Senate Republicans Inch Closer to Repealing Obamacare
Just after midnight, in the early hours of Thursday morning, Senate Republicans approved a budget blueprint measure that is the first step in the arduous journey toward repealing the Affordable Care Act. The measure is a largely procedural move that will pave the way for more formidable legislation to move through Congress later this month. Congress uses budget blueprints as a guiding device for future legislation; they do not require a president’s signature, and do not become law. A House vote on the budget blueprint could come as early as Friday.
While the Obamacare repeal effort is officially underway, Republicans are still split on how to replace the health care law. In a press conference on Wednesday, President-elect Donald Trump said repeal and replace would happen “essentially simultaneously.”
In a statement, Senate Majority Leader Mitch McConnell called the vote “an important step toward repealing and replacing Obamacare,” adding that it will lead to “legislative tools necessary to actually repeal this failed law while we move ahead with smarter health care policies.” Senate Republicans unanimously voted for the measure, which passed by a vote of 51-48, while Democrats opposed it, deeming it the beginning of the end of health insurance for over 20 million people.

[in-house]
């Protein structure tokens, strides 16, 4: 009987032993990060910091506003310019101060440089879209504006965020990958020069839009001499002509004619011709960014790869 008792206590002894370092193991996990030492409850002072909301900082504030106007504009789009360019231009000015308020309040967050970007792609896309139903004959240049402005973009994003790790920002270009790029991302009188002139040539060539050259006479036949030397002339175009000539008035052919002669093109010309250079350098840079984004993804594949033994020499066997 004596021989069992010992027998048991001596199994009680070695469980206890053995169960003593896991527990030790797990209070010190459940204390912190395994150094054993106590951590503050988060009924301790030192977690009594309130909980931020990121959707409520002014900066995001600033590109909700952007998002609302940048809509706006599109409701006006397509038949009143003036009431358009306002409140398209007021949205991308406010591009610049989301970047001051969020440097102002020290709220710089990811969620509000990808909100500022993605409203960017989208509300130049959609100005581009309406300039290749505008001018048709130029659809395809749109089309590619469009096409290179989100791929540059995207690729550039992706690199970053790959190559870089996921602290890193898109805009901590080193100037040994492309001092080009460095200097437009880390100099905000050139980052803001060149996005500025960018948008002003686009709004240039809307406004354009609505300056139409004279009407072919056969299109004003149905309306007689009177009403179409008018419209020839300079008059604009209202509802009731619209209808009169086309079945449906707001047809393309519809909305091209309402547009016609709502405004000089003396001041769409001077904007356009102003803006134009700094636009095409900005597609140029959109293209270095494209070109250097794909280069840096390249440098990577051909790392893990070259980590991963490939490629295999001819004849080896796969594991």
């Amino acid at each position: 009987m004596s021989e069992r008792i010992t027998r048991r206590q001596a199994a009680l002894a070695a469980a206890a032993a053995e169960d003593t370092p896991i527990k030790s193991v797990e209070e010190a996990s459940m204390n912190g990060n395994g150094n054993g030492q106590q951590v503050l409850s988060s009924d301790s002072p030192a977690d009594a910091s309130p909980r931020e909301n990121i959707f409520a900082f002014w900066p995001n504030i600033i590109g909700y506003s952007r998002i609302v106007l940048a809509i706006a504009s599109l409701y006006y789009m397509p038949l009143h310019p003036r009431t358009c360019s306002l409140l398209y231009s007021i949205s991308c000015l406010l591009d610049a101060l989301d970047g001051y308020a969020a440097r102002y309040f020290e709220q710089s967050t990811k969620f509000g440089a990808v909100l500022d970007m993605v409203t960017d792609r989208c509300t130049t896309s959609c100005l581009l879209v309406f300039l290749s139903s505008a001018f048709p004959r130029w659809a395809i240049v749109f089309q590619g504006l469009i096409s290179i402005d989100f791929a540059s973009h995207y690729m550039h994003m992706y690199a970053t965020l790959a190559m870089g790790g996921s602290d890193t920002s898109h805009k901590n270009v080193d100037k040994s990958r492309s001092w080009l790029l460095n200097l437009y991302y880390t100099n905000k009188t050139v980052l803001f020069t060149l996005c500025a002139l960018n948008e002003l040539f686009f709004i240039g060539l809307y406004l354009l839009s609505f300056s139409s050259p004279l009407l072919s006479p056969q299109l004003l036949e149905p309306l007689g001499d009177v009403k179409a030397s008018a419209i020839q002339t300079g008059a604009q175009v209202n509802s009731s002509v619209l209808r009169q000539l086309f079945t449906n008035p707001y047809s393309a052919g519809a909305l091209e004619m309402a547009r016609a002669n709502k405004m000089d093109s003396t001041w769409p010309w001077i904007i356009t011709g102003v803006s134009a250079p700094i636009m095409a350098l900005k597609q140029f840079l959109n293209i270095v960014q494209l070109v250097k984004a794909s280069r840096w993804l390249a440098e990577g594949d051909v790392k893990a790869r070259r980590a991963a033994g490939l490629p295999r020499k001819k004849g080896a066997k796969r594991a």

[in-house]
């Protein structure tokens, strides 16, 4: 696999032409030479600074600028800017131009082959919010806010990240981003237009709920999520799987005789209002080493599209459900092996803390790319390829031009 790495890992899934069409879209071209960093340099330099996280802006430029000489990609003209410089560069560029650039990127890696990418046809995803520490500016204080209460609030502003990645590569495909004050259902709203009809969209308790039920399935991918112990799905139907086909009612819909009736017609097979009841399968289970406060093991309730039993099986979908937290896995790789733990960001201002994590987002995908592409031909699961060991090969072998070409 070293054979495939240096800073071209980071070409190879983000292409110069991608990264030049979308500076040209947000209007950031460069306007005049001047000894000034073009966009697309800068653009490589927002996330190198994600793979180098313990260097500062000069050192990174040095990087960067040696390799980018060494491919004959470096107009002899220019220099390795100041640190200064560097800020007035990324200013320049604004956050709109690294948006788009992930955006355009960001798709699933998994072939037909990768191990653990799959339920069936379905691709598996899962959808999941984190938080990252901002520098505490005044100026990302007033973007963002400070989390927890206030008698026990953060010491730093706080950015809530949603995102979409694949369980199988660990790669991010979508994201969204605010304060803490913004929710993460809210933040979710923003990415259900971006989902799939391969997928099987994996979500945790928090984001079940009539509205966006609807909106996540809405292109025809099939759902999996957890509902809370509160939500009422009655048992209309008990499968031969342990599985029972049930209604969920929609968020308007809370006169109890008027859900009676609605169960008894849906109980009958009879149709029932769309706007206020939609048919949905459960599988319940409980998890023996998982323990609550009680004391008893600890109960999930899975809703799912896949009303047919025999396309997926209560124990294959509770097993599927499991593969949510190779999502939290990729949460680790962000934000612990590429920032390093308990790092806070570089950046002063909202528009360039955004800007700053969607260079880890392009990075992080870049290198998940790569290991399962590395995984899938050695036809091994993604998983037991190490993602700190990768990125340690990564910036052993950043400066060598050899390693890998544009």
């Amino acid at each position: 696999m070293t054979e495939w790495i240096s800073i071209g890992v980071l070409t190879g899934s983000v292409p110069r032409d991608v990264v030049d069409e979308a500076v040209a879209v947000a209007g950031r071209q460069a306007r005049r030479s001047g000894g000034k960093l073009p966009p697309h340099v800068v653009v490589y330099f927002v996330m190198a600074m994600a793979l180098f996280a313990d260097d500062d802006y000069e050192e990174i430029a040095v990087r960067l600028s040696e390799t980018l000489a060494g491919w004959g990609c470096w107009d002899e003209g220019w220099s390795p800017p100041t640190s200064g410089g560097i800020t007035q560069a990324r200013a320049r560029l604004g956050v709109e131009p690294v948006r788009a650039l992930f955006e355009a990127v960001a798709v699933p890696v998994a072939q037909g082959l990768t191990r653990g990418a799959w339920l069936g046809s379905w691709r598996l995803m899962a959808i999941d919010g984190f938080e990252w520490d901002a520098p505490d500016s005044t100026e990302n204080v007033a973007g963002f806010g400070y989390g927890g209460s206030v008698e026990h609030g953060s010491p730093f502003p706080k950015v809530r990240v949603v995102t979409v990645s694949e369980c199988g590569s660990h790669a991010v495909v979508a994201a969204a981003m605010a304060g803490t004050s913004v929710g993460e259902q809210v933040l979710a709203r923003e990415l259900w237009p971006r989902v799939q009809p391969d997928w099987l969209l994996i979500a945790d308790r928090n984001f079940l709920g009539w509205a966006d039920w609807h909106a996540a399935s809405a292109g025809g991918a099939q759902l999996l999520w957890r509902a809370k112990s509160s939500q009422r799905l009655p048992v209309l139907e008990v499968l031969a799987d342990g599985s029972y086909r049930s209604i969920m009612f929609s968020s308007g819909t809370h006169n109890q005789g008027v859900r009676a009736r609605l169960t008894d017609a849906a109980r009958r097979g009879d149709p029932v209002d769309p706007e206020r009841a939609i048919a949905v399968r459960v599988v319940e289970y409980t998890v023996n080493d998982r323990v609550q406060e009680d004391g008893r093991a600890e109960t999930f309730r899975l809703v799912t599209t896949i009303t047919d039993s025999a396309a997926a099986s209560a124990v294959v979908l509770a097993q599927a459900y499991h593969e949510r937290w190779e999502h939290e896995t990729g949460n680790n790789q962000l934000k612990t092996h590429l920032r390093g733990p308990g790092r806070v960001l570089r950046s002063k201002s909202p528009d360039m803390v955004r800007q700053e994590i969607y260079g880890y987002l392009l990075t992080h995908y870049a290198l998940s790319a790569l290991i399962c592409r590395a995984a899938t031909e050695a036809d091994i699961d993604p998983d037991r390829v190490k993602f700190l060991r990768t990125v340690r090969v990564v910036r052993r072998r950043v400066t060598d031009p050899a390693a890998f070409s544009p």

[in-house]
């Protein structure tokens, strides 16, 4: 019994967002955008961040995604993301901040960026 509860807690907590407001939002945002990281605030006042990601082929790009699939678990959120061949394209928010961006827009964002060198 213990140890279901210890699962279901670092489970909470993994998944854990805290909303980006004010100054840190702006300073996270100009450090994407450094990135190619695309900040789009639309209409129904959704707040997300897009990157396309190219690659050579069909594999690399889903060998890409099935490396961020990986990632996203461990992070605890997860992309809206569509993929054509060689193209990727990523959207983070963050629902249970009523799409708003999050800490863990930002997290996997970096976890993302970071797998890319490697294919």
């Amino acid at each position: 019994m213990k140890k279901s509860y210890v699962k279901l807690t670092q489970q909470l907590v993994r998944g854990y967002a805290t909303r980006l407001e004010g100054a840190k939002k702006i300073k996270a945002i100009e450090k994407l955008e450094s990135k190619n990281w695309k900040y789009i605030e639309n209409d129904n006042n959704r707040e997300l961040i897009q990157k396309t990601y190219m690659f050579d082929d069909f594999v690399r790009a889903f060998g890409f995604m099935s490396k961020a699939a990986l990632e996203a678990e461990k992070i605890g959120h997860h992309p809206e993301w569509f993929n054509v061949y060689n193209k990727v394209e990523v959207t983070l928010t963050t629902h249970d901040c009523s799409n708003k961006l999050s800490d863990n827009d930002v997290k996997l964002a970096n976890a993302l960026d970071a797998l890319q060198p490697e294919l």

Senator Maria Cantwell (D-WA) said the GOP is “stealing health care from Americans.” Senator Ron Wyden (D-OR), said “health care should not just be for the healthy and wealthy.” And Senate Minority Leader Chuck Schumer of New York, who Trump recently called the “head clown” of the Democrats, said the vote was “irresponsible and rushed.”
For Republicans, the budget blueprint sets the stage to fulfill the party’s six-year effort to repeal President Barack Obama’s chief domestic policy achievement. The more substantial repeal legislation is expected to hit the Senate floor on January 27, though some Senate Republicans suggested that date is a placeholder, and a repeal bill could come at a later date.
The eventual repeal legislation–known as a reconciliation bill–will contain specific language that would repeal parts, if not all, of the ACA. Reconciliation bills are safeguarded from filibusters, and only require a majority vote to pass. Republicans control both chambers of Congress, so unless some Senate Republicans flip, that measure will almost surely pass. According to Trump, who held his first press conference in nearly six months on Wednesday in Manhattan, Republicans will have a replacement plan to offer sooner rather than later.
“It will be repeal and replace,” Trump said. “It will be essentially simultaneously. It will be various segments, you understand, but will most likely be on the same day or the same week, but probably the same day, could be the same hour.”